- Incentive wages: Implement incentive-based bonus systems, using production data, absence times, and work order times to calculate performance levels.
- Short-term manpower planning: Get an overview of all the active personnel so you can plan schedules either manually or automatically, taking into account loading situations on a departmental, plant, or company level.
- Access Control: Manage access control to the production facility to ensure only authorized personnel can access the shop floor, operate machinery, and so on.
- Escalation Management: Escalate issues related to quality, utilization, downtimes, and so on. If thresholds are violated, escalation and alarm mechanisms are set off to escalate the issue and alert the right stakeholder to reduce the length of faulty operational states.
MES help with data collection and integration throughout the shop floor.
- Production Data Acquisition: Capture production data from people, material consumption, and quality over various time-frames and make it available to management in real-time through displays and analyses.
- Machine Data Collection: Capture machine status manually through interfaces or automatically through industrial protocols and bus systems or sensors such as scales, balances, and measure KPIs such as OEE, uptime, and so on, as well as to identify bottlenecks and points of failure in production.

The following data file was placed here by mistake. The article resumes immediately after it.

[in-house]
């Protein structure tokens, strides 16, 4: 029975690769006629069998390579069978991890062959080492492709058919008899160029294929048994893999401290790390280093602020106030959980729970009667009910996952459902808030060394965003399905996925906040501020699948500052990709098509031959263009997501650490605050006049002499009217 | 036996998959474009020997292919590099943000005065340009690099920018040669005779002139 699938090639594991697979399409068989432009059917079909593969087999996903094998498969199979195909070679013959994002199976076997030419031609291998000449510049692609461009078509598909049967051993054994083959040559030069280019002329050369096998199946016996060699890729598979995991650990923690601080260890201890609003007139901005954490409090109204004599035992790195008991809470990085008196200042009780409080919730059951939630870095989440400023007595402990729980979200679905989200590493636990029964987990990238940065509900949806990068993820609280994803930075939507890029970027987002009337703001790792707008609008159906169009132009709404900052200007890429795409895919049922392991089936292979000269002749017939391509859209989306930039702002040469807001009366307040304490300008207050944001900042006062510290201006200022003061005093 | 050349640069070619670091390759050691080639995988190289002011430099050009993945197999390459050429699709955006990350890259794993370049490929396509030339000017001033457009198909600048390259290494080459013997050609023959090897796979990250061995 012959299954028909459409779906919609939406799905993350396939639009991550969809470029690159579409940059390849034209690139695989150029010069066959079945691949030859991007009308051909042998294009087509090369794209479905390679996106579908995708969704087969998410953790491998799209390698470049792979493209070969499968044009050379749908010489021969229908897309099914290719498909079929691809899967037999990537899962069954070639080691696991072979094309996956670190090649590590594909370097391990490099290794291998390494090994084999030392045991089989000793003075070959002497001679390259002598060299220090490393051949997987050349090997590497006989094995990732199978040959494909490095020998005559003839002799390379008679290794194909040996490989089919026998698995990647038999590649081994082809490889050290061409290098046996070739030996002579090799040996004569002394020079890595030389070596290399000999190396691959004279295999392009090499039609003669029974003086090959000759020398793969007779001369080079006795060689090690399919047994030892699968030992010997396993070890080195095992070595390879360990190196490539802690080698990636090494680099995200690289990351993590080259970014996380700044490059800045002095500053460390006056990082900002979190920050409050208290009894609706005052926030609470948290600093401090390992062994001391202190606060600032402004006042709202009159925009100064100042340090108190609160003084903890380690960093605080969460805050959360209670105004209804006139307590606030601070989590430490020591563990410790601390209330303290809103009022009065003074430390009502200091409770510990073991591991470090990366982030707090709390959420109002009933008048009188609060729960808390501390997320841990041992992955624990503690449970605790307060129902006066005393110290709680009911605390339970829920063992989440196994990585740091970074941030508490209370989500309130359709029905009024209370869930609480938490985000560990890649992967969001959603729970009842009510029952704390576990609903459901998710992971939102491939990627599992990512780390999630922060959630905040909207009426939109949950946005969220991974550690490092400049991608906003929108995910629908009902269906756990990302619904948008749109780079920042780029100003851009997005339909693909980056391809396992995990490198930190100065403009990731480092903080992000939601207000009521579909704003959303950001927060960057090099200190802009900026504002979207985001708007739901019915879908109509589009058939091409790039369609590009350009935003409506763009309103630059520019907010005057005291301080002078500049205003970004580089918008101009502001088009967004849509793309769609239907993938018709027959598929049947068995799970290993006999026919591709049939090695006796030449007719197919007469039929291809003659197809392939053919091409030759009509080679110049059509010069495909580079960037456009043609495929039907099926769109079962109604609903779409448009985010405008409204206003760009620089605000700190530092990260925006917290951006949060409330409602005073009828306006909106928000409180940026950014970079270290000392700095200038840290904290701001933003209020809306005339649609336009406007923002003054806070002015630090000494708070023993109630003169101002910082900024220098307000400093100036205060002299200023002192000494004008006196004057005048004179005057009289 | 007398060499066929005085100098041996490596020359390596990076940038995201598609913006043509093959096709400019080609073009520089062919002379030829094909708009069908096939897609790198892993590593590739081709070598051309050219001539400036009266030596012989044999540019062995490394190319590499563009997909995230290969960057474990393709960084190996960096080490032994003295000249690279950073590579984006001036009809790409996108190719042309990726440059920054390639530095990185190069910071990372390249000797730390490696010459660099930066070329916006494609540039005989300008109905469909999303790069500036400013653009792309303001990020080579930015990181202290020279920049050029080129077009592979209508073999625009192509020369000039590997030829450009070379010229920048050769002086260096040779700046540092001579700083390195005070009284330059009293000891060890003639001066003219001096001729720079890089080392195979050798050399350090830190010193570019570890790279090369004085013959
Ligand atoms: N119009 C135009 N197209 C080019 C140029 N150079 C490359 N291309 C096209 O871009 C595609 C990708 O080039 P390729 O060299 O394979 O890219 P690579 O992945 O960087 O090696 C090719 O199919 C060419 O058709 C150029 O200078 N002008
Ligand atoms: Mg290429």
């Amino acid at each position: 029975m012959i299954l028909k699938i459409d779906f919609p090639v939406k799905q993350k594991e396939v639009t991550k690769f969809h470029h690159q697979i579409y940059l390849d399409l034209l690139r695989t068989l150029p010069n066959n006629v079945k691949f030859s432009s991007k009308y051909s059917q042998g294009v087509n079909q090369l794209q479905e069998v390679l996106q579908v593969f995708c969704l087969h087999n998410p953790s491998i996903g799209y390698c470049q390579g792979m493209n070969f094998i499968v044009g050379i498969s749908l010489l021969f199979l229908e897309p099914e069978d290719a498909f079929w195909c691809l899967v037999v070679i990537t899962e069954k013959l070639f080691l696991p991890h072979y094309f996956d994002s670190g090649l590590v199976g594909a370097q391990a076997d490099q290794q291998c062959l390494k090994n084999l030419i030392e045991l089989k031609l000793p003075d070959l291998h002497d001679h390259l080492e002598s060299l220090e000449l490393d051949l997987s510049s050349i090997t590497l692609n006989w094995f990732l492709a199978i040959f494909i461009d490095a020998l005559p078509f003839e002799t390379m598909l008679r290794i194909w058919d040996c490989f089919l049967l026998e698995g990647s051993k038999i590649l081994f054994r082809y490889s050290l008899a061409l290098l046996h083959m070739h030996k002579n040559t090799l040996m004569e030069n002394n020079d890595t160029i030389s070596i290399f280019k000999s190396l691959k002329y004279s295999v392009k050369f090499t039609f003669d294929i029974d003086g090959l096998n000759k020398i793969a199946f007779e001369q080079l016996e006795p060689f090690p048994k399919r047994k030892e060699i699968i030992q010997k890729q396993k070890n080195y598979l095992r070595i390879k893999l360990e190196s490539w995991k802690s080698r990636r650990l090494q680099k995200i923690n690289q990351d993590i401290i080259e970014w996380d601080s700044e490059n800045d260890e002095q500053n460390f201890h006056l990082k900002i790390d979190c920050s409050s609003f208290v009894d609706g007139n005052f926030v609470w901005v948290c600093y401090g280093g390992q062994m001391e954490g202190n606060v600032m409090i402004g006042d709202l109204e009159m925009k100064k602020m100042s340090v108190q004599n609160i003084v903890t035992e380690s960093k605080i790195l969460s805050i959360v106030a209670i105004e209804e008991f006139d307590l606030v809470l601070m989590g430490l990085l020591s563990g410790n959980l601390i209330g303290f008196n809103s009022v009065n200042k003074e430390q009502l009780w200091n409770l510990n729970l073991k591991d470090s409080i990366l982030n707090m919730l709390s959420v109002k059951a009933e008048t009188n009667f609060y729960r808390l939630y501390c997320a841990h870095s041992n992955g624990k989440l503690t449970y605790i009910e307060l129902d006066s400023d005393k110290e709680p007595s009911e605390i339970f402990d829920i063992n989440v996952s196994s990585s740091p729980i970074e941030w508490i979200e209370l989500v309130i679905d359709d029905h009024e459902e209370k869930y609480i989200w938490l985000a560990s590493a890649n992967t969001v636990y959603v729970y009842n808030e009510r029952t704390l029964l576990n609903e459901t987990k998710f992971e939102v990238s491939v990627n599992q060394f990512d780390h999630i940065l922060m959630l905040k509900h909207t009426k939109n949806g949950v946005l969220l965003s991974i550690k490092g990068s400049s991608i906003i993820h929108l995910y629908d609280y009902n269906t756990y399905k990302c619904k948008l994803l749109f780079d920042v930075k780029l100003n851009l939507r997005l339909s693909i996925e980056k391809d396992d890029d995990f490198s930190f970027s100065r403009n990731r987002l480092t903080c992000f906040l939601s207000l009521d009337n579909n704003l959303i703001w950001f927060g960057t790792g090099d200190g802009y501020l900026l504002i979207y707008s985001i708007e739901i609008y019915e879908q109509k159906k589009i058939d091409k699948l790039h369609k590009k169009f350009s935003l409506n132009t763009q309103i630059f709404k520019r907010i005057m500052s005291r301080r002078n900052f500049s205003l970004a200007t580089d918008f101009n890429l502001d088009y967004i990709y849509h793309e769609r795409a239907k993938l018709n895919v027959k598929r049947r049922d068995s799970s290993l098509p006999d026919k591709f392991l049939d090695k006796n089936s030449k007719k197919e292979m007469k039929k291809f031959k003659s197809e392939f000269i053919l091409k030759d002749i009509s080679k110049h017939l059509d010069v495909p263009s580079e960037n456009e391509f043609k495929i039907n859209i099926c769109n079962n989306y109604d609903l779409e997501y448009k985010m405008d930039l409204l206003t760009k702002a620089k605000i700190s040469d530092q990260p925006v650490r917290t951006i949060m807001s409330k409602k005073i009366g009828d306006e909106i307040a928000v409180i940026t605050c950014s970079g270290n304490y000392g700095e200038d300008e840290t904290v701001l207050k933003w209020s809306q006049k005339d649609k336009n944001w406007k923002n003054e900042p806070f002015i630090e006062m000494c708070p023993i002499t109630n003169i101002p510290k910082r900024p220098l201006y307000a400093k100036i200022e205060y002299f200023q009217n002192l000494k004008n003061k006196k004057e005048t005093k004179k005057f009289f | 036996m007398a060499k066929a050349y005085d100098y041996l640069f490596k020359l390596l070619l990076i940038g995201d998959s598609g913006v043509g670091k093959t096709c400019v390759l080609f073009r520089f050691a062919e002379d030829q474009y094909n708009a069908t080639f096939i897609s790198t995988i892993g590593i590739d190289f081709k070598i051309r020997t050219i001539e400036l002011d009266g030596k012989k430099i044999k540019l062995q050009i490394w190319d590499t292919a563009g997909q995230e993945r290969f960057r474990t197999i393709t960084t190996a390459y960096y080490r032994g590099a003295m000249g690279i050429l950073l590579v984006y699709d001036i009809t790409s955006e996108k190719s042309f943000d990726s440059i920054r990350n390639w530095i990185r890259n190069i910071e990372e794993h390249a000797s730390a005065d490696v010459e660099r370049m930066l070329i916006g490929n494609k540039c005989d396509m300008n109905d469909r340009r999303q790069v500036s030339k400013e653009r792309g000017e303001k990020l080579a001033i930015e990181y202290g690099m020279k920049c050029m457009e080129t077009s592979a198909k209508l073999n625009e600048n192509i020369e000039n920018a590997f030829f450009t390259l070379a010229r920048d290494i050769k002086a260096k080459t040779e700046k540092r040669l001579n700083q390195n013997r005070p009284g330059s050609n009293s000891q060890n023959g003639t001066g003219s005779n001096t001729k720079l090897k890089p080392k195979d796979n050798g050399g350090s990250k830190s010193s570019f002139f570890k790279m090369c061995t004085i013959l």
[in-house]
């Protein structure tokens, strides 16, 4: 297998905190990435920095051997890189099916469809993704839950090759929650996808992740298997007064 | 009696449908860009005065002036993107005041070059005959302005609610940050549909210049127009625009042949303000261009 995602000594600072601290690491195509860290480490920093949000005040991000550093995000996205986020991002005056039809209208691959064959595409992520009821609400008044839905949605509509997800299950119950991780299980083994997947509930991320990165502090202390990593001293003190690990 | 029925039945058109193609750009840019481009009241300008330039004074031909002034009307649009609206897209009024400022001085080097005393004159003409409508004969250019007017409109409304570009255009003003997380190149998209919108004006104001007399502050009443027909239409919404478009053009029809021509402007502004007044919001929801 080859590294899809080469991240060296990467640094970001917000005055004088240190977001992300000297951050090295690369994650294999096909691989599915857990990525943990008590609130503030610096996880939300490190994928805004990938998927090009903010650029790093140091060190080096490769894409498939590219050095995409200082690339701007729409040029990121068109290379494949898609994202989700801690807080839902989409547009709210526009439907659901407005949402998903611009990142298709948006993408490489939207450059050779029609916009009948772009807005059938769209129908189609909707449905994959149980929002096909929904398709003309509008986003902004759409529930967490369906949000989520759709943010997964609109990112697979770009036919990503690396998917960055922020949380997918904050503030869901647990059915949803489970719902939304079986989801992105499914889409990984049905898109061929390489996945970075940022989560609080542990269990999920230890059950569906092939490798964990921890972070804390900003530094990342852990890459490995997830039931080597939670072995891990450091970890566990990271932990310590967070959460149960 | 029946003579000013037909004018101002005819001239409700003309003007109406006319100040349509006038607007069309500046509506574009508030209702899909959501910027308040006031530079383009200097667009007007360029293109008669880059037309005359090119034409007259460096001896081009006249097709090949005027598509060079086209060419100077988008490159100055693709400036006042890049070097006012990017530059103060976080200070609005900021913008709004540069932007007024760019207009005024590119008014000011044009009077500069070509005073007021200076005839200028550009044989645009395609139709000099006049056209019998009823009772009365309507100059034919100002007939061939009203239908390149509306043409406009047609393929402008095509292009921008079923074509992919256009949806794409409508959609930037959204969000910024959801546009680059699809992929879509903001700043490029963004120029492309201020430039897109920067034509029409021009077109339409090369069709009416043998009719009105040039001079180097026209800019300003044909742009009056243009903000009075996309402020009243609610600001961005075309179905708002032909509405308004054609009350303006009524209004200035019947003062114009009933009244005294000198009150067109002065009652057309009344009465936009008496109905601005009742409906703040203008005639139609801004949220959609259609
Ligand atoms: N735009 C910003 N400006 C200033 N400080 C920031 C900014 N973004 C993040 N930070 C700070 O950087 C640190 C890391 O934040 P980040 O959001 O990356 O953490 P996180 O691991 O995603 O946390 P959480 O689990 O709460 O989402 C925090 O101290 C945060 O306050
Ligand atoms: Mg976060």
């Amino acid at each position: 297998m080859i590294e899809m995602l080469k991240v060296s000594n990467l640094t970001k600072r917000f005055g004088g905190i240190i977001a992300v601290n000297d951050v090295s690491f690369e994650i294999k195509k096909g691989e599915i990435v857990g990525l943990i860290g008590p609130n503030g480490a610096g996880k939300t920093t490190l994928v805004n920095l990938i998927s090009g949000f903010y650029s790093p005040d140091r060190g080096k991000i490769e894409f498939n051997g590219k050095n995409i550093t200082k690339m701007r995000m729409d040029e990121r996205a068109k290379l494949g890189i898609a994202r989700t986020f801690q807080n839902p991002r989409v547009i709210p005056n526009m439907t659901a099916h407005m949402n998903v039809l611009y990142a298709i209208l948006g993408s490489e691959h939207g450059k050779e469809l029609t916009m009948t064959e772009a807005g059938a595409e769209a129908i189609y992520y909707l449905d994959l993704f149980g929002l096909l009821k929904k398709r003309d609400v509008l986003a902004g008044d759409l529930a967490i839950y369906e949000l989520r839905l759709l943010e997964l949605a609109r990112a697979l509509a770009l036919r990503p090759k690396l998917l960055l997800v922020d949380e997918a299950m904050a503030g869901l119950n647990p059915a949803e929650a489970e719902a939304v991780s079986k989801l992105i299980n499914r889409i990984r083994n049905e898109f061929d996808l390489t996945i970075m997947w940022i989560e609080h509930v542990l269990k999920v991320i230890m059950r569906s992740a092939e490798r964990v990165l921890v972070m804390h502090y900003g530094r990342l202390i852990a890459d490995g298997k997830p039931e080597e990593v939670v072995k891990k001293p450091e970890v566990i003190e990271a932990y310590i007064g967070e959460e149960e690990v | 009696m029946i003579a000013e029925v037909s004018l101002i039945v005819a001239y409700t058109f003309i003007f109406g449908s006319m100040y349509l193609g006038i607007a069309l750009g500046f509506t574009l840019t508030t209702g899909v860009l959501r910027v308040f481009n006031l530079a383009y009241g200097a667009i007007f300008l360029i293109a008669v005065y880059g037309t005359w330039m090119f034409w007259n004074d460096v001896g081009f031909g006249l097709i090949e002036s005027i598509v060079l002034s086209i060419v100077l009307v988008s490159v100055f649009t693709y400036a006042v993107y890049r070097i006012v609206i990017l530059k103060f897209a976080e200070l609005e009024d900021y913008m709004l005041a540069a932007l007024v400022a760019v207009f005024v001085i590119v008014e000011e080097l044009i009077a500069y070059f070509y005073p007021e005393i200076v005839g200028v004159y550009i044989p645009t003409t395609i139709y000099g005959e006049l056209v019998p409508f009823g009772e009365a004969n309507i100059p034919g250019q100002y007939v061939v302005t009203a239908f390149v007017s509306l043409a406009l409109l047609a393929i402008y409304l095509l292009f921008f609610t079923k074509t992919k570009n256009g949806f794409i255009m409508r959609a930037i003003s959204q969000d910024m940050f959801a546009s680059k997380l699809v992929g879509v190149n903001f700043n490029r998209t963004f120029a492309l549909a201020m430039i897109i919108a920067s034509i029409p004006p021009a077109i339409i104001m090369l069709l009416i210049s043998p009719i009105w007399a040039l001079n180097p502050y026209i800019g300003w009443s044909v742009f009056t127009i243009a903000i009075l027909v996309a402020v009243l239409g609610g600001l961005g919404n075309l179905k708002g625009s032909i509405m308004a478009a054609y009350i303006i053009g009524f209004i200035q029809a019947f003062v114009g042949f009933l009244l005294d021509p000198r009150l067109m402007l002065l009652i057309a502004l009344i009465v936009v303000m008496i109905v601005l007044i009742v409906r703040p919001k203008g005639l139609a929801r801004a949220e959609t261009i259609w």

- In-process data collection: Facilitate manual and automatic in-process data collection using checklists and recorded measurements as well as devices such as barcode scanners, RFID, gage interfaces, and so on.
MES should be able to integrate with other production systems.
- Data storage: MES should have up-to-date and standardized data. It should be able to talk with existing databases in the company as well as new ones through APIs, connectors, or others.
- Integration with other systems: The MES should be able to integrate and interact with other systems in the company. On the corporate level, it should be able to interact with the ERP, personnel, and QMS systems. On the production management level, it should be able to interact with machines through industrial protocols such as OPC-UA as well as PC-based inputs from information stations.
- Deployment: Most MES are on-premise, but there is a growing trend towards cloud-based MES from the leading vendors, and new players have been emerging that are increasingly cloud-native.
Even though each MES has variations based on industry, type of manufacturing operations, and customer size, they all share some combination of the features listed above. When properly implemented, MES gives manufacturers real-time visibility to make better decisions. However, due to the rigid nature of their technology, MES are challenging systems that take time to show ROI.
New technologies such as manufacturing apps let modern manufacturers access many of the core features listed above, without the common challenges of MES. With operations platforms such as Tulip, each of the MES features listed above can become an application specifically designed and developed by those closest to operations.
For a comprehensive review of how Tulip stacks up against traditional MES solutions, check out our MES vs. Operations Platforms guide.